Friday, November 14, 2014

Book-A-Day 2014 #316: Soppy by Philippa Rice

The most difficult emotion to depict in art is quiet contentment: happiness in place, without fuss or exuberance. Sadness and anger and rage are vastly easier, since they're big and bold and demonstrative. And the show-offy kind of love, all limousines and flowers and grand gestures, is nearly as simple.

But an everyday, grounded kind of love and support -- that's tough. It too easily falls into tweeness or blandness, either too thrilled with itself or too matter-of-fact. So a book that can depict that kind of quiet happiness may seem small and minor, but it's really doing something very difficult, something that could so easily have gone wrong.

Philippa Rice's Soppy is exactly that kind of book, and I expect most readers won't realize the amount of care and hard work that must have gone into making it seem this sweet and lovely and light. But that's how it needs to be: if you could see the effort, it wouldn't work. And Soppy is a lovely little thing, cozy and snug and sweet and wonderfully grounded in everyday life, with a nouveau mid-century look of flat blacks and reds.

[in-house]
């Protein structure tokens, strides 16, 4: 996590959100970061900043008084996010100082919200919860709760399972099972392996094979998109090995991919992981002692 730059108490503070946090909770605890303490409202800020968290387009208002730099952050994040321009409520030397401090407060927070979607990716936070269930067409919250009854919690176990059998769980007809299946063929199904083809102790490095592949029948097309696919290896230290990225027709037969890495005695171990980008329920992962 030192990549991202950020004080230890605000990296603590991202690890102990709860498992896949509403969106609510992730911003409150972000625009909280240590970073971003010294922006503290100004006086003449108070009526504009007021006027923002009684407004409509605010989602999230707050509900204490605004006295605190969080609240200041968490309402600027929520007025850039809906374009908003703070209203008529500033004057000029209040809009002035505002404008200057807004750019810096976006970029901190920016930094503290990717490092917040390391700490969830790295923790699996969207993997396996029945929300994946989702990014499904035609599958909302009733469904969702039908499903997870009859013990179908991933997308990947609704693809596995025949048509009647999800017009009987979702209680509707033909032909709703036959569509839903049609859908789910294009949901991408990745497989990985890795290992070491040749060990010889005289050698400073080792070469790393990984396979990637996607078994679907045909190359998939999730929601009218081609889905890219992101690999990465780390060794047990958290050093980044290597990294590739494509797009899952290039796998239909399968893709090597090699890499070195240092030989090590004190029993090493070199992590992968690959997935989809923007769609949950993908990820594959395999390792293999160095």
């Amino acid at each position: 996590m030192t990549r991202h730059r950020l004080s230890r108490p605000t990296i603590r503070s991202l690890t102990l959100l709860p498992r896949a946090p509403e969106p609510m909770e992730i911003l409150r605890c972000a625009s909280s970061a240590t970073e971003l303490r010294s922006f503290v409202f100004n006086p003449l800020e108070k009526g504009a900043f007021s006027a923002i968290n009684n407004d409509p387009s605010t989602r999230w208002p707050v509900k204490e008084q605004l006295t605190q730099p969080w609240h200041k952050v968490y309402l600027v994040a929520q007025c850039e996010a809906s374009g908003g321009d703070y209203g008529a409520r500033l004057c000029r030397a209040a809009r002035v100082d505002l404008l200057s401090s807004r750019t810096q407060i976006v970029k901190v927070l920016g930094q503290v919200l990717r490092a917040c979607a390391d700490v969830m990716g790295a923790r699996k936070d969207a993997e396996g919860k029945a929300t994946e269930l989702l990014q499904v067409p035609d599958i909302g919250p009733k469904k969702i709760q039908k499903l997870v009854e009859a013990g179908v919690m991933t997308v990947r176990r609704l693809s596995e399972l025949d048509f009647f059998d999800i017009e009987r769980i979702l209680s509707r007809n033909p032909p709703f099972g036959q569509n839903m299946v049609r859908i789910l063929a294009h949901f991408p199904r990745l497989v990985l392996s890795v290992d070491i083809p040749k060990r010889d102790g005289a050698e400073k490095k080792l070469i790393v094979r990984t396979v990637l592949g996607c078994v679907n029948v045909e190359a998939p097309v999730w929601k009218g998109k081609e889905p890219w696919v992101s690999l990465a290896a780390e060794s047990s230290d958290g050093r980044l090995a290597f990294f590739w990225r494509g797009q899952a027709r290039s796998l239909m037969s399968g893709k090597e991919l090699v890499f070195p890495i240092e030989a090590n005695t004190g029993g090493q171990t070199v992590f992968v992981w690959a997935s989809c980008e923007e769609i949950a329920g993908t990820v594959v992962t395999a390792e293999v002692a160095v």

Soppy collects the webcomic of the same name -- unlike a lot of similar collections, the original comic doesn't seem to still be up on Rice's site -- which starts off with single illustrations, all black and white and red, and slowly turns into comics as it tells the story of Rice and her boyfriend Luke Pearson. They're both British, which possibly makes the whole understated thing easier: it's not a nation fond of big romantic gestures in general. They're already dating as the book begins, but they move in together during the course of these hundred-odd pages, bringing their books and furniture and drawing tables together.

Soppy is all about small moments: it's punctuated by a series of pages that show Rice and Pearson in bed sleeping, changing positions as the night goes on, and most of the vignettes here are similarly small. We see the couple get milkshakes, watch fireworks, build bookcases, tie scarves, and in what seems to be the aftermath of one fight. It's all small moments, all everyday life -- Rice never tries to make any of it big or flashy or important, but tells the story of this life beautifully and precisely.

Philippa Rice makes cute comics that are more than just cute, that are sweet without being cloying and with a Mary Blair-ish look that she makes all her own. And you don't have to be soppy to enjoy them, either.

Book-A-Day 2014 Introduction and Index

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